across since the last snow. Mary was to go, too. She had not seen
any of Katrina's people but the old man and the two young men.
They shut everything
up, and locked up the house, leaving Rover to watch the place till
they came back.
"What would Rover,
do, if some one should come while you are away?" asked Katrina.
"He would not harm
him, if he kept his hands to himself. But it would be a little risky
if a stranger should meddle with anything about the place. The old
dog knows his place, and he will keep it, and he expects every one
else to do the same."
John put a quarter of
a deer on the sled for the two families on the other concession, as
Mary intended to call on Martha Greenleaf before coming home.
Before he started,
John brought out the rifle and put it on the side of the box where
he had fixed a place for it. Mary said, "Are you going to take the
gun along, John?"
"Yes, Mary," said he.
"This country is too new yet to undertake to carry fresh meat
through the woods without something to defend it with."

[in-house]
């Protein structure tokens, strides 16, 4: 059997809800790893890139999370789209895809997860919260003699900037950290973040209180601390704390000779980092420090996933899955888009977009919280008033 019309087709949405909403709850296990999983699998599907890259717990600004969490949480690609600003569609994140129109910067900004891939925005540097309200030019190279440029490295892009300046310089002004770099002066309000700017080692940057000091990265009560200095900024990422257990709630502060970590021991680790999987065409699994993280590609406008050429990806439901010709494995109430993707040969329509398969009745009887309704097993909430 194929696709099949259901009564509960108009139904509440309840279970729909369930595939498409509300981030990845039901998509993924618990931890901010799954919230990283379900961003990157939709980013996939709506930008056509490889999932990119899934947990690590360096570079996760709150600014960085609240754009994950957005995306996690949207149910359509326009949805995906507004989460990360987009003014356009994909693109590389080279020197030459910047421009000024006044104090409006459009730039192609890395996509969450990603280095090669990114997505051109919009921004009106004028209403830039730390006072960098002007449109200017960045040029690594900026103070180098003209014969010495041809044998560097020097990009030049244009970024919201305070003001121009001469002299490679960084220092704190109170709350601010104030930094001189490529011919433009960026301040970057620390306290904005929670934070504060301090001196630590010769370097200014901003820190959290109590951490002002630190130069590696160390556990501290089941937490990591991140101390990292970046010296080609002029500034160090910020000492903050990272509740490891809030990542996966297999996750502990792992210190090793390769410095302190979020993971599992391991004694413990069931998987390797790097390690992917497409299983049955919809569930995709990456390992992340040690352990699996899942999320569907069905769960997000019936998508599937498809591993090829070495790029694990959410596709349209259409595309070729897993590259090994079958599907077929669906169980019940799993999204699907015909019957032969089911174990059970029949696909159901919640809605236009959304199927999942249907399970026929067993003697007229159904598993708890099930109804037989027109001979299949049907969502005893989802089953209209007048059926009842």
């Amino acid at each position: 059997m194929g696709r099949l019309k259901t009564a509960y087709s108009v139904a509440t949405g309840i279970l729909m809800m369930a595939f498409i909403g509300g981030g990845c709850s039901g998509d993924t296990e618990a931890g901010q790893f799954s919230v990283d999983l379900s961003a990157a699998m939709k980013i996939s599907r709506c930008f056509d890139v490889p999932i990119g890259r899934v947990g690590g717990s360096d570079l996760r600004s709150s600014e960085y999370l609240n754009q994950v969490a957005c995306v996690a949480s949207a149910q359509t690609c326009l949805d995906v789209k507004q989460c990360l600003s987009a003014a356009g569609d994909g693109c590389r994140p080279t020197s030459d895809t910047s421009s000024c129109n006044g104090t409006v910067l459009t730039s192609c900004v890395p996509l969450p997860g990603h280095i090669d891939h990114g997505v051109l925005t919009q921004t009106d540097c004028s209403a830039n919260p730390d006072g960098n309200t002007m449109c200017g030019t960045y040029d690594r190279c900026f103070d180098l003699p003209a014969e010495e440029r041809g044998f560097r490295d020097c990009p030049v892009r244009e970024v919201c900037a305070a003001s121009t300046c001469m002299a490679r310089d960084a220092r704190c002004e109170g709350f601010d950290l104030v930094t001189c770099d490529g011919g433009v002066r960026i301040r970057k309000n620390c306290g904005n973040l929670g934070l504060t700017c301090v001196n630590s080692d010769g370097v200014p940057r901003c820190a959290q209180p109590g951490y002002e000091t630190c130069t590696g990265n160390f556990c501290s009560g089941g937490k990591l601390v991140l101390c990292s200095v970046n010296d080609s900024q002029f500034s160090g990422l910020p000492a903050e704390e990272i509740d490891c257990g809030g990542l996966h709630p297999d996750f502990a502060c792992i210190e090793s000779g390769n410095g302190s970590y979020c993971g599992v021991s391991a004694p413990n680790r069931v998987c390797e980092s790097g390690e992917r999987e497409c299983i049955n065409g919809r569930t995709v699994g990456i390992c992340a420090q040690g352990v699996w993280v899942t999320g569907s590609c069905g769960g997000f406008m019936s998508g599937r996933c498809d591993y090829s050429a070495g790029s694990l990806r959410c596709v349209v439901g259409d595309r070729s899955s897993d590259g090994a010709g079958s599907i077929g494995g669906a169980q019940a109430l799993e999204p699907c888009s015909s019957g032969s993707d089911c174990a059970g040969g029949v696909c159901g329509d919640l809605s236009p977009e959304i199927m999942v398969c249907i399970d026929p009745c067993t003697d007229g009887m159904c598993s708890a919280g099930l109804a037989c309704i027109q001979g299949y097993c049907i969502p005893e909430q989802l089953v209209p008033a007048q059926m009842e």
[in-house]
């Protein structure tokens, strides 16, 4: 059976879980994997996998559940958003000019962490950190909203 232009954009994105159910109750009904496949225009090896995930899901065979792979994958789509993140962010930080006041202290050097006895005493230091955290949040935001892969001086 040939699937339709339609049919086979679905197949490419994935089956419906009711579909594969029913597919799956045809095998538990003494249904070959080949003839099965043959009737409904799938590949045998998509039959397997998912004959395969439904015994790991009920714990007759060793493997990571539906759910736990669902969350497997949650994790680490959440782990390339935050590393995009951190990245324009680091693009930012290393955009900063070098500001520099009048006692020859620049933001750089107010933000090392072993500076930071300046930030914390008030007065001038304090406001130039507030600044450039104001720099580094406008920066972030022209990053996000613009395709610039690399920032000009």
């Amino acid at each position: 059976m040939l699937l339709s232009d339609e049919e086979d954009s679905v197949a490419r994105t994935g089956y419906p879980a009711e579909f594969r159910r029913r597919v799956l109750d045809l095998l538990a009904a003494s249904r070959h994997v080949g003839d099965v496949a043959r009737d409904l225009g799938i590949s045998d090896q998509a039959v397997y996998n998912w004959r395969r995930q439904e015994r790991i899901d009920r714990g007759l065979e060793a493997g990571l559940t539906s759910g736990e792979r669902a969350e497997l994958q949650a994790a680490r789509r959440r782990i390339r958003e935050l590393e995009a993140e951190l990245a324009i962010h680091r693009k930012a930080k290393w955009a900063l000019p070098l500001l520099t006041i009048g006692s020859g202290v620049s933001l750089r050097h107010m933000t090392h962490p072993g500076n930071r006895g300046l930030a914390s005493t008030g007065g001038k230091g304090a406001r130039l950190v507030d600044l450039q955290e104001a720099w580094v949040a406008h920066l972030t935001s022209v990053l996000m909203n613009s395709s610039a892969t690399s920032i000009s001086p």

"Are you afraid of
Indians, Mr. Bushman?" asked Katrina.
"No, not Indians. But
the bears and wolves might take it into their heads to try my
venison. They are sharp-scented and saucy.
They started and got
along all right, and were at Mr. Crautmaker's by ten o'clock. Mary
was much pleased with the old-fashioned hospitality of this plain
and honest family. She spent a part of the day very pleasantly.
John's venison was a
great treat to them. In the afternoon John and Mary went to Mr.
Greenleaf's. He and Martha were very much pleased with the quarter
of the deer. They had their little shanty nicely fitted up; Martha
seemed to have "a place for everything and everything in its place."
Richard Greenleaf had made a commencement toward chopping a fallow.
He said to John, "Man, but this is a different thing from tending
cattle, and driving the old folks to church, and going to mill and
to market. This is the hardest work that ever I did."
"No doubt of that,"
answered John. "But there is one thing that you and I should not
forget—what we are doing now, our fathers had to do. They labored
under greater disadvantages than we do. But they succeeded, and we
will do the same, if we do our part as manfully as they did theirs."
"That is so," said
Richard; "I know my father and mother worked very hard, to make the
good home they now have."
Martha and Mary made
arrangements to spend the Christmas together at John's house, and
then the oxen were once more, put in motion with their heads turned
homewards, and in half an hour John and Mary sat comfortably at
their own fireside.